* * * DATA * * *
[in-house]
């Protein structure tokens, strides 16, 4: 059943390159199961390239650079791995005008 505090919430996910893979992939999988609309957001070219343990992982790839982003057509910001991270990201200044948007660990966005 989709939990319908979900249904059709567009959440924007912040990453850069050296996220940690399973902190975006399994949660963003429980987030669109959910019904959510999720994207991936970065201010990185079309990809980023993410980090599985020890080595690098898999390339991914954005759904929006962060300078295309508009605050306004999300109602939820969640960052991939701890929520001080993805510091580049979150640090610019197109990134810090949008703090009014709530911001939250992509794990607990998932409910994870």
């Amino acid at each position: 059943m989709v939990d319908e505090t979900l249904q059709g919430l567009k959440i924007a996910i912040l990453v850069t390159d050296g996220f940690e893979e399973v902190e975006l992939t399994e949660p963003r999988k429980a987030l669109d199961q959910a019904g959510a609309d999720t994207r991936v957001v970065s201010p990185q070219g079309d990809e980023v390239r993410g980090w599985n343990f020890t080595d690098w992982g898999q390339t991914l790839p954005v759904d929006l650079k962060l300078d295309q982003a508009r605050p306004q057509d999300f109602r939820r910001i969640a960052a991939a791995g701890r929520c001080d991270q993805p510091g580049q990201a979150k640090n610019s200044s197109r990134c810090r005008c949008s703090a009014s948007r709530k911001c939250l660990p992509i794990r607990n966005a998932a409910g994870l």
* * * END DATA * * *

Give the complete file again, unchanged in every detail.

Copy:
[in-house]
């Protein structure tokens, strides 16, 4: 059943390159199961390239650079791995005008 505090919430996910893979992939999988609309957001070219343990992982790839982003057509910001991270990201200044948007660990966005 989709939990319908979900249904059709567009959440924007912040990453850069050296996220940690399973902190975006399994949660963003429980987030669109959910019904959510999720994207991936970065201010990185079309990809980023993410980090599985020890080595690098898999390339991914954005759904929006962060300078295309508009605050306004999300109602939820969640960052991939701890929520001080993805510091580049979150640090610019197109990134810090949008703090009014709530911001939250992509794990607990998932409910994870």
């Amino acid at each position: 059943m989709v939990d319908e505090t979900l249904q059709g919430l567009k959440i924007a996910i912040l990453v850069t390159d050296g996220f940690e893979e399973v902190e975006l992939t399994e949660p963003r999988k429980a987030l669109d199961q959910a019904g959510a609309d999720t994207r991936v957001v970065s201010p990185q070219g079309d990809e980023v390239r993410g980090w599985n343990f020890t080595d690098w992982g898999q390339t991914l790839p954005v759904d929006l650079k962060l300078d295309q982003a508009r605050p306004q057509d999300f109602r939820r910001i969640a960052a991939a791995g701890r929520c001080d991270q993805p510091g580049q990201a979150k640090n610019s200044s197109r990134c810090r005008c949008s703090a009014s948007r709530k911001c939250l660990p992509i794990r607990n966005a998932a409910g994870l």